Rappahannock County could be designated a drought disaster area by the state, making its farmers eligible for compensation.
The county Board of Supervisors unanimously approved a resolution at its monthly meeting Sept. 8 at the courthouse requesting
a drought designation so that farmers can apply for drought relief.
The board received a report from Kenner Love, Rappahannock’s Virginia Cooperative Extension agent, listing a 55 percent loss in mixed forage grasses, 49 percent in corn, 50 percent in soybeans and 38 percent in both apples and peaches this year.
The resolution sent to the governor’s office notes that “during the growing season of this year the County of Rappahannock has received considerably less rain than normal” resulting in conditions that “have severely affected farmers.”
County Administrator John W. McCarthy said Wednesday that he has heard verbally that the U.S. Department of Agriculture has received the resolution.
The board had sought documentation of losses from Rappahannock farmers to present to the state to send with their resolution requesting relief. Though the form such relief comes is determined by future state and federal legislation, the resolution’s passage enables farmers to begin the process of applying for drought aid.
A loss assessment report puts the dollar loss at $6.4 million for mixed-forage grasses. Losses in the apple crop are estimated at $380,000, corn at $38,500 and soybeans at $26,265.
In other action, the board discussed creating an open-space land use category used in determining property taxes.
Other counties have used the designation in setting the tax rate for “golf courses or for conservation to preserve scenic byway corridors, protect endangered species,” explained McCarthy.
The open space category takes into account that the land hasn’t been developed and sets the property tax rate accordingly.
Encouraging land conservation practices could promote such thing as the growth of warm-season grasses and such wildlife that thrives in them as the bobwhite quail, whose population is down since the 1970s due to the loss of habitat, McCarthy said.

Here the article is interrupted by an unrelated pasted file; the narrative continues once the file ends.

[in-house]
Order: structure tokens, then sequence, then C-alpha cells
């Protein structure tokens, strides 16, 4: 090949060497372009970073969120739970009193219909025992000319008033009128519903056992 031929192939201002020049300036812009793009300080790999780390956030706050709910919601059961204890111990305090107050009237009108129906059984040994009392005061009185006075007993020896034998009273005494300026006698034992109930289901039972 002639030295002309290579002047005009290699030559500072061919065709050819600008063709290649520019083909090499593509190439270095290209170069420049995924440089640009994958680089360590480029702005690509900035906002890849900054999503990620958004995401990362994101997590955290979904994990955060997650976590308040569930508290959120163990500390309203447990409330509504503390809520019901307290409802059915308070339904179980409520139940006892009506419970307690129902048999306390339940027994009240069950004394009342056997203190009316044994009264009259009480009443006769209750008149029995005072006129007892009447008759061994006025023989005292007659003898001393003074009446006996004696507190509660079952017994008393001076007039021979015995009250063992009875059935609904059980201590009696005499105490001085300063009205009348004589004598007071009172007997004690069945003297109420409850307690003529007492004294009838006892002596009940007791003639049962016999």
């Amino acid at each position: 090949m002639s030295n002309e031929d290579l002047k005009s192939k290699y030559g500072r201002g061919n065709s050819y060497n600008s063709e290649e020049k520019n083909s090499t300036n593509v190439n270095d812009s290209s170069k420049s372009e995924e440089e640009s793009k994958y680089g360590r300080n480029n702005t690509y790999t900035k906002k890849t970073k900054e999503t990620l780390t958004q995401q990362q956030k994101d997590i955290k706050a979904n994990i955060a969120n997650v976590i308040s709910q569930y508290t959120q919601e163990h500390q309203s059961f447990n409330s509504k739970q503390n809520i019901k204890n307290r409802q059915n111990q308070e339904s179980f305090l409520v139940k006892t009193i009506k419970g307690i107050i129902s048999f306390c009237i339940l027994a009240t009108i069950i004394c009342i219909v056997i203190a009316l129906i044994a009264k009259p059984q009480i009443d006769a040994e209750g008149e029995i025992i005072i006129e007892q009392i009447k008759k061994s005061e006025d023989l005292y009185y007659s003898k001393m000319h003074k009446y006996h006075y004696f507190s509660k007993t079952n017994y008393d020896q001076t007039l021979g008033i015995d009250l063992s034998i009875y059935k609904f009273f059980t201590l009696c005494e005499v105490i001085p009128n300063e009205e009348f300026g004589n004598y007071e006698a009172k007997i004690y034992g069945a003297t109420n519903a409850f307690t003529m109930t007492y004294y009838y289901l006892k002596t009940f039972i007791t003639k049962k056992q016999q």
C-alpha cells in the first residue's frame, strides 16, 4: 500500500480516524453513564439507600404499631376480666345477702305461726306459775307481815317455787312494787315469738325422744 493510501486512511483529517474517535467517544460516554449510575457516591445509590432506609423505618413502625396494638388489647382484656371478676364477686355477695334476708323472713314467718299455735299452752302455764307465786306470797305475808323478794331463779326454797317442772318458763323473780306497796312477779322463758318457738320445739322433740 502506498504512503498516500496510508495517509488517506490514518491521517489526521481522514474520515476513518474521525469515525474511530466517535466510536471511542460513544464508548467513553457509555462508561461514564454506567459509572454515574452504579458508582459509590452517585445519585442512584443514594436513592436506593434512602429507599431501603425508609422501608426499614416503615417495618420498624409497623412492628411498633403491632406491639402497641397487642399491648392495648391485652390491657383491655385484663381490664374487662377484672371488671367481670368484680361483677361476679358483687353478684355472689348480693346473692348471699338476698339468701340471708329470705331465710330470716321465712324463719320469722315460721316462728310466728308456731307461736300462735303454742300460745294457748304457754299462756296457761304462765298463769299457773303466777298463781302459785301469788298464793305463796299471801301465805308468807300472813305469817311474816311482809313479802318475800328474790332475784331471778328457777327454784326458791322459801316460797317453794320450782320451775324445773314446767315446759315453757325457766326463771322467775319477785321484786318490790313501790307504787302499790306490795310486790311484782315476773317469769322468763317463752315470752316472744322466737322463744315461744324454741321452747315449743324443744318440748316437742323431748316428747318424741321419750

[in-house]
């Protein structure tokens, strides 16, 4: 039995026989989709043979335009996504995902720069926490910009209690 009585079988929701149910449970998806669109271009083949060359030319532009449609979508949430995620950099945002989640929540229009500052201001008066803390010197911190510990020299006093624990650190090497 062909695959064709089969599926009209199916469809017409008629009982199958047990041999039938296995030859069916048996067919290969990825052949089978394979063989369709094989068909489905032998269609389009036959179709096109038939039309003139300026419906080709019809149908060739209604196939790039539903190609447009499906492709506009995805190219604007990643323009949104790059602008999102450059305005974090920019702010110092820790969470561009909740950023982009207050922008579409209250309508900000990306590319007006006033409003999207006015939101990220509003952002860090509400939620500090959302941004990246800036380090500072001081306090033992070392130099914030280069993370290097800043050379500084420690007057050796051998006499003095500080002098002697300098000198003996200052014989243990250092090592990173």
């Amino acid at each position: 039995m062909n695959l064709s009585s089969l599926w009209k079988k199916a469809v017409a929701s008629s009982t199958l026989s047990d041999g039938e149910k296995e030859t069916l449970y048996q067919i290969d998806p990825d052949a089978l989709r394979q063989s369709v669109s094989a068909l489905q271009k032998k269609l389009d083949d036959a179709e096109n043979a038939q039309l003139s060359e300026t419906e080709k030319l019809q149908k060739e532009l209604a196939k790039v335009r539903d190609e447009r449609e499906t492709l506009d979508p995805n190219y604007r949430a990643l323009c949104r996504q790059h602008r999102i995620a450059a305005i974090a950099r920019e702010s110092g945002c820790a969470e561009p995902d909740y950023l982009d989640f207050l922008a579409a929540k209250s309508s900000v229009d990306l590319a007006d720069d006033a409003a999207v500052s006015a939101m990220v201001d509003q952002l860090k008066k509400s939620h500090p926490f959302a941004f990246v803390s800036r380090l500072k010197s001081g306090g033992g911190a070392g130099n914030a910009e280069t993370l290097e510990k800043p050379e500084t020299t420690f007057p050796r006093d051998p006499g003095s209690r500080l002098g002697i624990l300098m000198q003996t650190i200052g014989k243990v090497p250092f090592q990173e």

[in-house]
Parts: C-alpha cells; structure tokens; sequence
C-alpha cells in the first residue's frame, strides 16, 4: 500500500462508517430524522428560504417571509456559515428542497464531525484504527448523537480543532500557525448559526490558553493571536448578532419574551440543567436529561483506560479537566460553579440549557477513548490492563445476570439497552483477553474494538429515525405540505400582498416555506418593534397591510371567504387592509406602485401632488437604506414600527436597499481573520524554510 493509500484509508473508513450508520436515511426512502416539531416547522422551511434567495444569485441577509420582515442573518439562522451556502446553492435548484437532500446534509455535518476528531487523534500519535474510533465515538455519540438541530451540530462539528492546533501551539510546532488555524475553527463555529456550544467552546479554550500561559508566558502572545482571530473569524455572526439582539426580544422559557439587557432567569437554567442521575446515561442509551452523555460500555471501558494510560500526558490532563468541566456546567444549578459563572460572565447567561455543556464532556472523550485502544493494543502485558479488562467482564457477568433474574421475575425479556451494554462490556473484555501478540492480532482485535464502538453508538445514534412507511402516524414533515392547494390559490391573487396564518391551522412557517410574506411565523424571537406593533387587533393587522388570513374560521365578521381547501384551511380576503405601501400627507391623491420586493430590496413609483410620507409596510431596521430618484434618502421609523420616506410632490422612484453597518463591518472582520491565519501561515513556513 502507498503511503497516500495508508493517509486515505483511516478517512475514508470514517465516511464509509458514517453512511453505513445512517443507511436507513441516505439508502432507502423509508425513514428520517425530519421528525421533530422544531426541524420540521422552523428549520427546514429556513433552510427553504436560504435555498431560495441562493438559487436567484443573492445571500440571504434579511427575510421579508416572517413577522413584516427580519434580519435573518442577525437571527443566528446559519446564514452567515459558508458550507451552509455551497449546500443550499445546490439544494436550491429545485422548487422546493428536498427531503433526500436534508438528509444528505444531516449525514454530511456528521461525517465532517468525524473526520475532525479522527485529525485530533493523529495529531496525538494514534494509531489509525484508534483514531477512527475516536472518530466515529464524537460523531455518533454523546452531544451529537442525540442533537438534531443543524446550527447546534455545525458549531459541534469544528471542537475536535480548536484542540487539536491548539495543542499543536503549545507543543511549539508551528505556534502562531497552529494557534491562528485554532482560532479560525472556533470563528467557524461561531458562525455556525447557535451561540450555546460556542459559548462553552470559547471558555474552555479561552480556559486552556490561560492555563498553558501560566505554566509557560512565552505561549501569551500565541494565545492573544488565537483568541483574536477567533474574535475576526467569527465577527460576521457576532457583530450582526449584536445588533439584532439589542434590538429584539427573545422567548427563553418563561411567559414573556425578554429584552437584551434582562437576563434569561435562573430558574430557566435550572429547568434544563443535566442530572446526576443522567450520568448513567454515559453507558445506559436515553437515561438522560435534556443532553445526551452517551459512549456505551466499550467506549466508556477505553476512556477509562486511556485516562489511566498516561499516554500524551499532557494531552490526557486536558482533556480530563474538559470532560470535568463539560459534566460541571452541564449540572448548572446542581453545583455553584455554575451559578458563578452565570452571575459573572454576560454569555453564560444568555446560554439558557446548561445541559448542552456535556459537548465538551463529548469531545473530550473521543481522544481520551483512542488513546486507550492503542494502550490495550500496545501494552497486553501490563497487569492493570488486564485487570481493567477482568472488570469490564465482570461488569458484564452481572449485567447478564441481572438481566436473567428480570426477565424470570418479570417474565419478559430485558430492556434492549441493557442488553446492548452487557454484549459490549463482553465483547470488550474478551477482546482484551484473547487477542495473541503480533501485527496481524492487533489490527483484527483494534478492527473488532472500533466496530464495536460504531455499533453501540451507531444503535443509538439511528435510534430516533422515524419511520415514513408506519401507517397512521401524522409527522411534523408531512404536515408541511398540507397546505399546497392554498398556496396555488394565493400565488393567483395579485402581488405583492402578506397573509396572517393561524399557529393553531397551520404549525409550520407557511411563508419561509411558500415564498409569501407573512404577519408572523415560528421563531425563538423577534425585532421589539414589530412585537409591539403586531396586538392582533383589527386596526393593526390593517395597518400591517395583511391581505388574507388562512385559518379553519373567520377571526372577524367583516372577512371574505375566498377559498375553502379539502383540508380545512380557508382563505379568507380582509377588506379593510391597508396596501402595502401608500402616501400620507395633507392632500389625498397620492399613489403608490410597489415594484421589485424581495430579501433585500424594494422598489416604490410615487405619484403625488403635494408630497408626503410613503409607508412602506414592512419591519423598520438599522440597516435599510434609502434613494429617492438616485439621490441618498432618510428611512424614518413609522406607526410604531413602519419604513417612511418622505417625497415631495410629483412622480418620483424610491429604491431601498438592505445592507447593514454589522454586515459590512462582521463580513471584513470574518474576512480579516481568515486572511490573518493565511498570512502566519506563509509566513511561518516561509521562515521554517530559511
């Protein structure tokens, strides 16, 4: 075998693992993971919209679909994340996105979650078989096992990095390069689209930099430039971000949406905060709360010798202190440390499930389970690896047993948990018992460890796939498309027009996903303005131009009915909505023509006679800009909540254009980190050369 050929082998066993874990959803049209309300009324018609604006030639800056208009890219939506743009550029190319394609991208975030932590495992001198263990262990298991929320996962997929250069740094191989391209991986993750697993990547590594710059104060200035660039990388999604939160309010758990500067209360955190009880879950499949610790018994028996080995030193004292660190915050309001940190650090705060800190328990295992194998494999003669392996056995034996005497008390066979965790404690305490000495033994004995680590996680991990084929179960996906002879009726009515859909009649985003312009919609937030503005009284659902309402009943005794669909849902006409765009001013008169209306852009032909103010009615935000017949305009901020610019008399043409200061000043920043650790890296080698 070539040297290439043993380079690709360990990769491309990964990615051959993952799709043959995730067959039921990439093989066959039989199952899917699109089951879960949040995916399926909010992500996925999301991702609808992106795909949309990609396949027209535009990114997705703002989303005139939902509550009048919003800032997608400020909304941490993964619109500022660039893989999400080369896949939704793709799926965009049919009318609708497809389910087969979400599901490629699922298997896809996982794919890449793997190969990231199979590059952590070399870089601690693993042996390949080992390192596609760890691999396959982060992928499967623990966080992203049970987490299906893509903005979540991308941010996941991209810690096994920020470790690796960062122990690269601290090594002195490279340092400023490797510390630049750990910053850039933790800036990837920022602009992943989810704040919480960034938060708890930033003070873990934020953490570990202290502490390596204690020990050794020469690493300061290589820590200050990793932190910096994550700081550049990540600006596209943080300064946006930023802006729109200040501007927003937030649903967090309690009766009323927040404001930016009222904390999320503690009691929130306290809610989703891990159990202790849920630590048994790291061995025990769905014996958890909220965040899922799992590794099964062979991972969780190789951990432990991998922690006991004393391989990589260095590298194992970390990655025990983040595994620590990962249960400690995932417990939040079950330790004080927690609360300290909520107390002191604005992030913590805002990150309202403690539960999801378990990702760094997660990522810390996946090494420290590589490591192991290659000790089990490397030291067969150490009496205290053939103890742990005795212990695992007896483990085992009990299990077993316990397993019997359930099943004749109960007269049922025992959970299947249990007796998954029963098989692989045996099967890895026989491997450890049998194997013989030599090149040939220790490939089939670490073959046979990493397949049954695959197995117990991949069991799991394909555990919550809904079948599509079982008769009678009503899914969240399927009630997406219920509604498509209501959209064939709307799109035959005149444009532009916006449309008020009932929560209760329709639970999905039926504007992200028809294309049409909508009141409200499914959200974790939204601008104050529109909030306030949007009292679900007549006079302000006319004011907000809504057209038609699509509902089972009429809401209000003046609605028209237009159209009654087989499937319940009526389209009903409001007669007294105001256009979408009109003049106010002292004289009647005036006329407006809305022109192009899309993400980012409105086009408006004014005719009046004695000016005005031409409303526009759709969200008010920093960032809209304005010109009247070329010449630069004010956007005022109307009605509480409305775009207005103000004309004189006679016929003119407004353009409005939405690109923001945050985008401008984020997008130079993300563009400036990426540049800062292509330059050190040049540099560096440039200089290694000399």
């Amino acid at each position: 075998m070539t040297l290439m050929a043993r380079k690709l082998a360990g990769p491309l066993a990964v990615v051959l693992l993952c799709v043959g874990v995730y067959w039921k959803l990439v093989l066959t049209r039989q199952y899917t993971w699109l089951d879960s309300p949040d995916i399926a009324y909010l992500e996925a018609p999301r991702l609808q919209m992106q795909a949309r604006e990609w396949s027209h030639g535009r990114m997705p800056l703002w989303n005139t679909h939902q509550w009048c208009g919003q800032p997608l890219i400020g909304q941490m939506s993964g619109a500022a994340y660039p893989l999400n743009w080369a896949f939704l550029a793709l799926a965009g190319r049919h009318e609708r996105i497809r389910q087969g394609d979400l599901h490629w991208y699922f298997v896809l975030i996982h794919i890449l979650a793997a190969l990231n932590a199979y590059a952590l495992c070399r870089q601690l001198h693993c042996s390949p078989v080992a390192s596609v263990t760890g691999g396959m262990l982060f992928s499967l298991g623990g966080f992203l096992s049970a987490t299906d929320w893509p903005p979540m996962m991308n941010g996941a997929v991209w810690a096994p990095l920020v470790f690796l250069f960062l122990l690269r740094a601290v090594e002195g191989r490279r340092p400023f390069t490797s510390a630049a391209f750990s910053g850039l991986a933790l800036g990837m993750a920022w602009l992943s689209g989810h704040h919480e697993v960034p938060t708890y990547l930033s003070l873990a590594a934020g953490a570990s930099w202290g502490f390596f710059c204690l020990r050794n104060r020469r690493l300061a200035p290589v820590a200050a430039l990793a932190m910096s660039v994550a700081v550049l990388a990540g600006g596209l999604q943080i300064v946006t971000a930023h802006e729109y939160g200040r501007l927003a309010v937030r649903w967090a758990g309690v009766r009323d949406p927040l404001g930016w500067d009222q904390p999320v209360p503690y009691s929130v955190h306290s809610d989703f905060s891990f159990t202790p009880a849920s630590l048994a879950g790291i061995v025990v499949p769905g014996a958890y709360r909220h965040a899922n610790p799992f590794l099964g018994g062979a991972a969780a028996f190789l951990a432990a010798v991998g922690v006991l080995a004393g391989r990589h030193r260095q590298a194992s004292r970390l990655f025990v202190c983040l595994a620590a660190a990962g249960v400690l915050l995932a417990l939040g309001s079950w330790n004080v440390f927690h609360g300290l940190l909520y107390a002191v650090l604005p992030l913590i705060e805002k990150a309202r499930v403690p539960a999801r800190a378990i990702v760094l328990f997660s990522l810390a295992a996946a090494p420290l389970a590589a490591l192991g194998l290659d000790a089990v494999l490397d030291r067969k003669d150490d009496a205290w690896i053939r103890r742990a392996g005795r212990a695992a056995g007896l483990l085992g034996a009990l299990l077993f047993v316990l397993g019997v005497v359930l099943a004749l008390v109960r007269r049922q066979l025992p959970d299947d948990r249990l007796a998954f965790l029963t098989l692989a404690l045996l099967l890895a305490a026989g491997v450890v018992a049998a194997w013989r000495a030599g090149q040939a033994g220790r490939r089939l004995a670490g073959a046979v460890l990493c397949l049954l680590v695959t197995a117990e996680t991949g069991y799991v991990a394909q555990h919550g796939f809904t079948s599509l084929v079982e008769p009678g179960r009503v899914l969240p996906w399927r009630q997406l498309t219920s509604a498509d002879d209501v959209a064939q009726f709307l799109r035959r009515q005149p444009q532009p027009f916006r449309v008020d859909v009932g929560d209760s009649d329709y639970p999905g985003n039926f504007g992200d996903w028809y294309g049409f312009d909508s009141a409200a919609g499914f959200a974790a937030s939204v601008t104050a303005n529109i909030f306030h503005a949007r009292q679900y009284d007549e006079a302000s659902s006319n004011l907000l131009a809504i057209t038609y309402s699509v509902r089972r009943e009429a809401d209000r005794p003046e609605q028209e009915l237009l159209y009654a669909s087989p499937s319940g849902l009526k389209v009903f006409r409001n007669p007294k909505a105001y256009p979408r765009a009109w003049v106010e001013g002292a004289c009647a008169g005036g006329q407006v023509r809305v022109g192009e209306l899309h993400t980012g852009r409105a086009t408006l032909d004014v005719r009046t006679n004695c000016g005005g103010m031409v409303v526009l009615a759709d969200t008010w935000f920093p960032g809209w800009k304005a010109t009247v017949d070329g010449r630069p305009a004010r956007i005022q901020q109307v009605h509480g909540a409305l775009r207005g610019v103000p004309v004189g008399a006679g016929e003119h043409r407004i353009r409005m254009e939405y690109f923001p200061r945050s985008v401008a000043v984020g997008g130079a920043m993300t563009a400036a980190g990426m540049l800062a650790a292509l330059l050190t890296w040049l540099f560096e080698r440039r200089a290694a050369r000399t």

Warm-season grass grows in clumps with spaces in between that wildlife favors, he explained.
The board took no action on the matter at last week’s meeting. McCarthy said he will be checking into how other counties are using the open-space designation and will prepare an ordinance for the board to consider — perhaps at the January meeting.
Supervisor Chris Parrish wondered if it “would encourage or discourage development.”
McCarthy said “if done right it could discourage development” while helping the local economy in other ways such as aiding wildlife-related tourism.
Supervisor Ronald L. Frazier wondered if there shouldn’t be a minimum acreage requirement to prevent land owners from “going wild” in seeking open-space designation.
McCarthy’s letter to the board that explains the open-space category said that there is a flexible minimum acreage requirement determined by the local governing body, starting at a minimum of five acres.
He told the board that the open- space designation “requires the owner to do something with it [the land]” within the confines of that category of use — such as promoting certain species, soil erosion abatement and timber management.
In a separate action related to land use, the board approved a $2,000 contribution toward a study of sustainable agriculture practices being undertaken by the Economic Revitalization Advisory Committee.
The board is also contributing $250 to be a sponsor of a football or volleyball game as requested by the Rappahannock County School Sports Association.
In other business, the board will consider joining other counties in requesting to “bail out” of the U.S. Department of Justice’s oversight of voting procedures in Rappahannock County.
Since passage of the Voting Rights Act in 1964, Rappahannock County, along with most of the South, has been required to seek approval from the Justice Department for any change to elections management, “no matter how slight or how beneficial,” said Francie Schroeder, secretary of the Rappahannock County Electoral Board, in a letter to the supervisors.
“If we move a polling place we have to go to the Justice Department and a series of things has to be submitted,” said Rappahannock County Commonwealth Attorney Peter Luke.
The county needed DOJ approval when it moved the registrar’s office to the building next door.
Schroeder’s letter said that the bailout process requires supplying documentation and can be a lengthy process. She attended a presentation on the process in Manassas put on by an attorney who has handled several successful bailout applications. Rappahannock’s share to hire an attorney to handle the matter would be less than $5,000, her letter stated.
“If we can get if for $5,000 or less it would be worth the expense,” McCarthy said.
He and Luke will look into the matter further and report back to the supervisors next month.
The board also appointed Gary Light to succeed Thomas Tepper on the county Planning Commission. Tepper offered his resignation so that Parrish would be free to select his own nominee from the Stonewall-Hawthorne district he represents.
Light is a charter member of the Rappahannock County Conservation Alliance (RCCA) and a former president of the group. He is now on the advisory board of the Krebser Fund for Rappahannock County Conservation.
Light will serve the remainder of Tepper’s term, which runs through July 7, 2011.
The supervisors also reappointed Holly Lanigan to the Recreational Facilities Authority and named Jennifer Fitzhugh to succeed Jennifer Manly to the same authority. The terms are for four years.